Dropstones sometimes occur in sedimentary rocks. These are foreign rocks and boulders that happened to "drop" into a sediment and were fossilised when the sediment was lithified.

Dropstone (source: Michael C. Rygel via Wikimedia Commons)

But what about meteorites? You can find meteorites here on Earth, and while such large blocks as pictured may be extremely rare, they do exist somewhere. We don't have a lot of meteorites now, but it seems to me that if we go back billions of years, it makes sense that somewhere, sometime, a meteorite has been incorporated into the rock record.

I suppose that it is also unlikely because most meteorites fall in the ocean is then subducted and the meteorite "dropstones" are lost to the mantle.


I found this recent (2020) paper talking about 20 cm large meteorites in Ordovician sediments, that came from the breakup of a larger asteroid:

Absolute dating of the L-chondrite parent body breakup with high-precision U–Pb zircon geochronology from Ordovician limestone


2 Answers 2


A main source of meteoritic origin in sedimentary strata could have been likely to have been placed in a marine sedimentary environment as debris from a larger impact. Evidently, as you stated, the older the sediment, the greater the chance of alteration or even complete destruction of any trace of the fragments.

In addition to the micrometeorites found in Sweden (as per DavePhD's linked articles), the article Cosmic-ray exposure ages of fossil micrometeorites from mid-Ordovician sediments at Lynna River, Russia. (Meier et al. 2014), report of observations of chondrite micrometeoritic dust occurring in mid-Ordovician (~ 470 million years ago) sediments found around the Lynna River, Russia, as well as localities in China. The authors state that the composition of the micrometeoritic sample makes them largely resistant to weathering and diagenesis.

The authors of the article Noble gases in fossil micrometeorites and meteorites from 470 Myr old sediments from southern Sweden, and new evidence for the L-chondrite parent body breakup event (Heck et al. 2008) concluded that it was 'remarkable' that the solar gases trapped in the chromite grains from the Ordovician-aged 'fossil meteorites found in Sweden (and according to Meier et al. 2014, also in Russia and China) have survived not only the heat up due to entry into the Earth's atmosphere, but also the long residence time in the sediments.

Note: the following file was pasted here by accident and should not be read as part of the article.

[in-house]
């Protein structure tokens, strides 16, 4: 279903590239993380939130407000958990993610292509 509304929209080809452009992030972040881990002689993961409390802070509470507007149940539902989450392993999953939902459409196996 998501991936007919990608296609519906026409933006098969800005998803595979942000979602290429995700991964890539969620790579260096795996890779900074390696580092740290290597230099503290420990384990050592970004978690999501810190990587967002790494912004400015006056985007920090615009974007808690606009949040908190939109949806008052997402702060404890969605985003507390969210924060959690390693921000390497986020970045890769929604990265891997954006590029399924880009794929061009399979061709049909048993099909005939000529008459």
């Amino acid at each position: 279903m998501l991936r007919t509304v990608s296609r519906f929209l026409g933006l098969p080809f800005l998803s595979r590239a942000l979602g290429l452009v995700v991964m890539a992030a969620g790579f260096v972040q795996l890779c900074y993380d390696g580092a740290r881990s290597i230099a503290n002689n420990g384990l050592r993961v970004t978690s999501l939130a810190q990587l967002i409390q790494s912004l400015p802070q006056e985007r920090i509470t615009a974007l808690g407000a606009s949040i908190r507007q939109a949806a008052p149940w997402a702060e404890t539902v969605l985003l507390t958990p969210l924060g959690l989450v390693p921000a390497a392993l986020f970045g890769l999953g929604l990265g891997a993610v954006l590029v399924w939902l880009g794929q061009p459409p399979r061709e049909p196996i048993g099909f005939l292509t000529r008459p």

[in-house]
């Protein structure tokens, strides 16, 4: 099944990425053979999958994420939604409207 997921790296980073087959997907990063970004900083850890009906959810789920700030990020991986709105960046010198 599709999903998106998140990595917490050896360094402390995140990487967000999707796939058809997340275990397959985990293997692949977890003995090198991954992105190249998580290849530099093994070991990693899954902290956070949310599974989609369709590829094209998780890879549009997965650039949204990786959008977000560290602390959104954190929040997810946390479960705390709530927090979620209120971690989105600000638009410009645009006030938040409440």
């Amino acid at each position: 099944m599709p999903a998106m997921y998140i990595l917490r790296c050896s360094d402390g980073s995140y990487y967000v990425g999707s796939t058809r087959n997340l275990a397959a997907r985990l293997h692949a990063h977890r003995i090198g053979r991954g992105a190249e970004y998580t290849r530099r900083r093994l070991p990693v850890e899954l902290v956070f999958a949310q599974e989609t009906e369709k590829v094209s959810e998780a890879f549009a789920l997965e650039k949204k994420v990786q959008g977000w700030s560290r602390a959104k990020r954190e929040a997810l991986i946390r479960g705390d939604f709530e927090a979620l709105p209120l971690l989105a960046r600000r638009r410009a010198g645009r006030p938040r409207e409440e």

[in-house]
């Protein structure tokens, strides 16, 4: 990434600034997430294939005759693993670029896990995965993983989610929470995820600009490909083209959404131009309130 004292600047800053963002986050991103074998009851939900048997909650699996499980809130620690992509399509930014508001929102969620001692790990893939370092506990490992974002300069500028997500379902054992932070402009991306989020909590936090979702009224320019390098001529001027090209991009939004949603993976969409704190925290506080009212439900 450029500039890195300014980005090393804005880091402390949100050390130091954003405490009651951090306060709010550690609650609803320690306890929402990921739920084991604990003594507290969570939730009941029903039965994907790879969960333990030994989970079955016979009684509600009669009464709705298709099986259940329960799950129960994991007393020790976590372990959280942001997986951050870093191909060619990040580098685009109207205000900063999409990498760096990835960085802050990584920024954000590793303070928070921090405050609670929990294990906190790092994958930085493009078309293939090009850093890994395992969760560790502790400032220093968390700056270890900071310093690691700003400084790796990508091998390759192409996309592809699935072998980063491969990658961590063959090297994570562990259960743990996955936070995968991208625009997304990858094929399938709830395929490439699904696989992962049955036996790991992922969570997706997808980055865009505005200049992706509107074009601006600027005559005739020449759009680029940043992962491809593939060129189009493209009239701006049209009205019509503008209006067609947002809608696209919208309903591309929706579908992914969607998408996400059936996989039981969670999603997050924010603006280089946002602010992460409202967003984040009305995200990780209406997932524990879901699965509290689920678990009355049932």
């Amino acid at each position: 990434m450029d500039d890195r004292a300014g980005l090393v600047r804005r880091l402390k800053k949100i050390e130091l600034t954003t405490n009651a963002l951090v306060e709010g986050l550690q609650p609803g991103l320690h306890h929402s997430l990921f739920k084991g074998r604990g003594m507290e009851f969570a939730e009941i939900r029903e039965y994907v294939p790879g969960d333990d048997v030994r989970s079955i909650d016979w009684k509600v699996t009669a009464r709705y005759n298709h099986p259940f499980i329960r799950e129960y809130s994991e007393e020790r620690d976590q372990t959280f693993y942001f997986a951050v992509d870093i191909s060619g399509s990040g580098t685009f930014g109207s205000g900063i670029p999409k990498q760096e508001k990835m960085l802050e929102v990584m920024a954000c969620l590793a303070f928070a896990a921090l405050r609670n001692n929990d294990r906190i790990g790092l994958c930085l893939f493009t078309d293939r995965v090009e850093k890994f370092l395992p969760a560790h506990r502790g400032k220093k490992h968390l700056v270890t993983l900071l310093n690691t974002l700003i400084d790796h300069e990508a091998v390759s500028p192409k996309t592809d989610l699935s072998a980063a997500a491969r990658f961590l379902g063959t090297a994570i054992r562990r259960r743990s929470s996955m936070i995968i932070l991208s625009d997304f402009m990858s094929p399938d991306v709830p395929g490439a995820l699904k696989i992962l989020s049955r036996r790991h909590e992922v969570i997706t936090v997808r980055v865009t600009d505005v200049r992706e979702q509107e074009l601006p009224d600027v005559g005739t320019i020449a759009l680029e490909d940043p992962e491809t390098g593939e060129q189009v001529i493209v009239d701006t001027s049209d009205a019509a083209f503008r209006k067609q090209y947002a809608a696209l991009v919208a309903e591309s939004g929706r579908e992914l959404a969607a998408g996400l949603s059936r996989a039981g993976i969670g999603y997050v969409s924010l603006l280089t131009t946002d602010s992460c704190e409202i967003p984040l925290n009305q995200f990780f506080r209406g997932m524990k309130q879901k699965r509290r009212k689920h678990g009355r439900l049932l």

Further back, finding pristine sedimentary layers, let alone intact meteorites within the strata become increasingly difficult to find, so there incorporation into the geology would be in the form of geochemical traces.

A couple of examples of this include the following, the Nature article (Abstract only - paywalled), Tungsten isotope evidence from approx 3.8-Gyr metamorphosed sediments for early meteorite bombardment of the Earth (Schoenberg et al. 2002), suggest that Archaean aged metamorphic rocks found in Greenland and Canada contain tungsten anomalies that can, according to the authors, only be meteoritic remnants in the metamorphosed sediments. Chemical traces of possible chondritic origin have been hypothesised to have been included in Archaen spherules in metamorphosed sedimentary strata in South Africa, according to the article Geological and Geochemical Record of 3400-Million-Year-Old Terrestrial Meteorite Impacts (Lowe et al. 1989) (Abstract only -paywalled).


Yes, meteorites have been found in limestone. See e.g. the following references:

Geochemistry of meteorite-rich marine limestone strata and fossil meteorites from the lower Ordovician at Kinnekulle, Sweden:

Thirteen fossil meteorites (⊘ = 1.5–9 cm) have been found in lower Ordovician Orthoceratite Limestone at Kinnekulle, Sweden. The meteorites were recovered from a 3.5 m thick quarried interval in the middle of a 30 m thick section of Orthoceratite Limestone.

Tiny Traces of a Big Asteroid Breakup:

Ancient geologic conditions in southern Sweden were ideal to preserve meteorites that fell to Earth about half a billion years ago. Researcher Birger Schmitz (working as a visiting professor at Rice University and now at the University of Lund, Sweden) and his colleagues in Göteborg, Sweden have analyzed over 40 of these rare fossil meteorites along with relict chromite grains collected from sites in a 250,000-square-kilometer area of 480-million-year-old limestone.

Origin of fossil meteorites from Ordovician limestone in Sweden:

Mid-Ordovician ( ~470 Ma) limestone exposed in the Thorsberg quarry in southern Sweden was found out to contain anomalously high concentrations of meteorites: more than 80 fragments ranging from ~1 to 20 cm across were found over an area of 6000 m2


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